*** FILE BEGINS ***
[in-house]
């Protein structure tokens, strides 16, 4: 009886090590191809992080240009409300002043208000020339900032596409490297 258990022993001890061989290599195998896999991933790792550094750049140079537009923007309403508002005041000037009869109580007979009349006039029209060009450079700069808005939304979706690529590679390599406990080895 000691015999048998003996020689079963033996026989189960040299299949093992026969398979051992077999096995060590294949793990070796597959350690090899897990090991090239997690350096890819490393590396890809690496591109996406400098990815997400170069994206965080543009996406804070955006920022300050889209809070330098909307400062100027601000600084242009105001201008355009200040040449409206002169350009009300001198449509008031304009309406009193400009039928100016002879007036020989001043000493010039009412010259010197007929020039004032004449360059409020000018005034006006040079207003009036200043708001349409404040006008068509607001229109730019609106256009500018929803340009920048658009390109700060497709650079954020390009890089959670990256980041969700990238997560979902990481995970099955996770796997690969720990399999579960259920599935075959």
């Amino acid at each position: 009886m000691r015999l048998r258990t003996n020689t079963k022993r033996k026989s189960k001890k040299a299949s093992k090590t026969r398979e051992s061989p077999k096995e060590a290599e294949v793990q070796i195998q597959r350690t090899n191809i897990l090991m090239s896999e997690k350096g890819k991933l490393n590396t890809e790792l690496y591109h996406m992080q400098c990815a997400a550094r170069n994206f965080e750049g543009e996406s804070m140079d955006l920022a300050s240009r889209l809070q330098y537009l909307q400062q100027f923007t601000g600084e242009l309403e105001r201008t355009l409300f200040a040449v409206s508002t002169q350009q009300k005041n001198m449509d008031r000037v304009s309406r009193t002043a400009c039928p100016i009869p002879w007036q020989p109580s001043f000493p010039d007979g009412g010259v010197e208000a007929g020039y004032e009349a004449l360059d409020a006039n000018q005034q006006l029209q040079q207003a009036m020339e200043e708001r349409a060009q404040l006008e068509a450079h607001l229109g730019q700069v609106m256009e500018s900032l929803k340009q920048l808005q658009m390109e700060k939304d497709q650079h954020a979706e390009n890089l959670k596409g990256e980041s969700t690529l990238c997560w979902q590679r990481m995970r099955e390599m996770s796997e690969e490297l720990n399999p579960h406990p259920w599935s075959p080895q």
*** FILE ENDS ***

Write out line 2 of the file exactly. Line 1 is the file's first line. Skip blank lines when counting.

């Protein structure tokens, strides 16, 4: 009886090590191809992080240009409300002043208000020339900032596409490297 258990022993001890061989290599195998896999991933790792550094750049140079537009923007309403508002005041000037009869109580007979009349006039029209060009450079700069808005939304979706690529590679390599406990080895 000691015999048998003996020689079963033996026989189960040299299949093992026969398979051992077999096995060590294949793990070796597959350690090899897990090991090239997690350096890819490393590396890809690496591109996406400098990815997400170069994206965080543009996406804070955006920022300050889209809070330098909307400062100027601000600084242009105001201008355009200040040449409206002169350009009300001198449509008031304009309406009193400009039928100016002879007036020989001043000493010039009412010259010197007929020039004032004449360059409020000018005034006006040079207003009036200043708001349409404040006008068509607001229109730019609106256009500018929803340009920048658009390109700060497709650079954020390009890089959670990256980041969700990238997560979902990481995970099955996770796997690969720990399999579960259920599935075959």